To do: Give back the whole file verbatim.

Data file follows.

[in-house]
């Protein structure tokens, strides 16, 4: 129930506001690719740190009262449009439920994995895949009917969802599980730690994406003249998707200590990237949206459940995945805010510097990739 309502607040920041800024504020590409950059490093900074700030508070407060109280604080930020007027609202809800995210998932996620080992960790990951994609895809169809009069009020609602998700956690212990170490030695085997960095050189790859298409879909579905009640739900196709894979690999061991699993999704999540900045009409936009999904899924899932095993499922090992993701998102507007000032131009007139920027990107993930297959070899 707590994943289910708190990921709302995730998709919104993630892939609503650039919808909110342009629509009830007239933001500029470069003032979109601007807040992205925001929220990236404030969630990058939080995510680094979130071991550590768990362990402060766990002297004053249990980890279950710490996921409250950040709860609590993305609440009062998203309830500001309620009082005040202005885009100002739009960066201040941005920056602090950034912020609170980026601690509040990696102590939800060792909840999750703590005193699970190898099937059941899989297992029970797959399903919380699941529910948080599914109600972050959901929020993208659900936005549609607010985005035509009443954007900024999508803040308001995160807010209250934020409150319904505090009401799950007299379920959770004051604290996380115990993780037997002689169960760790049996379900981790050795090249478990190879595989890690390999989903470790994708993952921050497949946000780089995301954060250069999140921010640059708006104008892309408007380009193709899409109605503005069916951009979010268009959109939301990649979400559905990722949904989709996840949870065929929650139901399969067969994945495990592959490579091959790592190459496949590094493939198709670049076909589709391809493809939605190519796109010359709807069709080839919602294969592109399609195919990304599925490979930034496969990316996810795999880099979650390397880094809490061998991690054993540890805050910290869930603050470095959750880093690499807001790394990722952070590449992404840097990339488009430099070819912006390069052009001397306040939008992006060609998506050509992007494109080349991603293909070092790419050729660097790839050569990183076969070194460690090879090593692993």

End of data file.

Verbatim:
[in-house]
């Protein structure tokens, strides 16, 4: 129930506001690719740190009262449009439920994995895949009917969802599980730690994406003249998707200590990237949206459940995945805010510097990739 309502607040920041800024504020590409950059490093900074700030508070407060109280604080930020007027609202809800995210998932996620080992960790990951994609895809169809009069009020609602998700956690212990170490030695085997960095050189790859298409879909579905009640739900196709894979690999061991699993999704999540900045009409936009999904899924899932095993499922090992993701998102507007000032131009007139920027990107993930297959070899 707590994943289910708190990921709302995730998709919104993630892939609503650039919808909110342009629509009830007239933001500029470069003032979109601007807040992205925001929220990236404030969630990058939080995510680094979130071991550590768990362990402060766990002297004053249990980890279950710490996921409250950040709860609590993305609440009062998203309830500001309620009082005040202005885009100002739009960066201040941005920056602090950034912020609170980026601690509040990696102590939800060792909840999750703590005193699970190898099937059941899989297992029970797959399903919380699941529910948080599914109600972050959901929020993208659900936005549609607010985005035509009443954007900024999508803040308001995160807010209250934020409150319904505090009401799950007299379920959770004051604290996380115990993780037997002689169960760790049996379900981790050795090249478990190879595989890690390999989903470790994708993952921050497949946000780089995301954060250069999140921010640059708006104008892309408007380009193709899409109605503005069916951009979010268009959109939301990649979400559905990722949904989709996840949870065929929650139901399969067969994945495990592959490579091959790592190459496949590094493939198709670049076909589709391809493809939605190519796109010359709807069709080839919602294969592109399609195919990304599925490979930034496969990316996810795999880099979650390397880094809490061998991690054993540890805050910290869930603050470095959750880093690499807001790394990722952070590449992404840097990339488009430099070819912006390069052009001397306040939008992006060609998506050509992007494109080349991603293909070092790419050729660097790839050569990183076969070194460690090879090593692993």